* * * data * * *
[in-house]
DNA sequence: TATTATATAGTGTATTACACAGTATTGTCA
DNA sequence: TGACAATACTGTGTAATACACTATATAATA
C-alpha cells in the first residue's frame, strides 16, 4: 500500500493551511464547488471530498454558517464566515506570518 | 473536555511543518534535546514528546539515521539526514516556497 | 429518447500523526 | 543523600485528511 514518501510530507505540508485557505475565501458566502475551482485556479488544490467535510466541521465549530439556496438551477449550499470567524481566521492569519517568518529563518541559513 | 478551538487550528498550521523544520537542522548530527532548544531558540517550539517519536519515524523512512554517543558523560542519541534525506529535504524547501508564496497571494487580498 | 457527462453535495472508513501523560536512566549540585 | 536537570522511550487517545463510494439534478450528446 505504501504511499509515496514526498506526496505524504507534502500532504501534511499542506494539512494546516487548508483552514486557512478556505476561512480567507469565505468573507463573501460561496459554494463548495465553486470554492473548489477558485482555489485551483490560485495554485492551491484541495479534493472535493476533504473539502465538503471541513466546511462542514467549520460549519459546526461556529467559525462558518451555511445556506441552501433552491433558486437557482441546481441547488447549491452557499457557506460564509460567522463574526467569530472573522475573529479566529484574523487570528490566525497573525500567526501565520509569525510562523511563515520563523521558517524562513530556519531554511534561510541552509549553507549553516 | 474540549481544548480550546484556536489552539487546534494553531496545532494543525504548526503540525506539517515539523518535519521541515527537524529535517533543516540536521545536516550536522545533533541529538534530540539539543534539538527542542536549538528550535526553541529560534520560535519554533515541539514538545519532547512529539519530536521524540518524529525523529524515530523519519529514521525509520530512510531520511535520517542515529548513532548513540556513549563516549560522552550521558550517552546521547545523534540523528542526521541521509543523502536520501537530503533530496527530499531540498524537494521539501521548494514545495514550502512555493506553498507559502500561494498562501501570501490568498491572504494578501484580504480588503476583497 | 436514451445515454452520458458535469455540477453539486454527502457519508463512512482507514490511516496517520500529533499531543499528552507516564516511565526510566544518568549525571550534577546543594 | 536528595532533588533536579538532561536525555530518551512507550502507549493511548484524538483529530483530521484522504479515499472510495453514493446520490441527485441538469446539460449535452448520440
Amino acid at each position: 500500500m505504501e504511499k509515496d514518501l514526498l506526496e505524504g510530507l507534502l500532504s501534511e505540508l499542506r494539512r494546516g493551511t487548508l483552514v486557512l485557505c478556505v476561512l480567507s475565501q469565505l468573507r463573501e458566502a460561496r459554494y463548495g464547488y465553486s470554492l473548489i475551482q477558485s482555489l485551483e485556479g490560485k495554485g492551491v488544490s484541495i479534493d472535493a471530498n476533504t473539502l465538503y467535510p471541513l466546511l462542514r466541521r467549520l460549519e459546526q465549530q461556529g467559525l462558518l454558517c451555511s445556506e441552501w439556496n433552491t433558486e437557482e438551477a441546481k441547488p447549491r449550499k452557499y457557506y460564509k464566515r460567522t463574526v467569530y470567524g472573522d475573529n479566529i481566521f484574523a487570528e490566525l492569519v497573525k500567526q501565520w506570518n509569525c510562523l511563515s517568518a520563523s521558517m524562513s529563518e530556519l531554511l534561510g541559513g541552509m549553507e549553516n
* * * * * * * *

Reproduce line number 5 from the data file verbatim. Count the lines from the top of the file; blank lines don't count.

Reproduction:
Amino acid at each position: 500500500m505504501e504511499k509515496d514518501l514526498l506526496e505524504g510530507l507534502l500532504s501534511e505540508l499542506r494539512r494546516g493551511t487548508l483552514v486557512l485557505c478556505v476561512l480567507s475565501q469565505l468573507r463573501e458566502a460561496r459554494y463548495g464547488y465553486s470554492l473548489i475551482q477558485s482555489l485551483e485556479g490560485k495554485g492551491v488544490s484541495i479534493d472535493a471530498n476533504t473539502l465538503y467535510p471541513l466546511l462542514r466541521r467549520l460549519e459546526q465549530q461556529g467559525l462558518l454558517c451555511s445556506e441552501w439556496n433552491t433558486e437557482e438551477a441546481k441547488p447549491r449550499k452557499y457557506y460564509k464566515r460567522t463574526v467569530y470567524g472573522d475573529n479566529i481566521f484574523a487570528e490566525l492569519v497573525k500567526q501565520w506570518n509569525c510562523l511563515s517568518a520563523s521558517m524562513s529563518e530556519l531554511l534561510g541559513g541552509m549553507e549553516n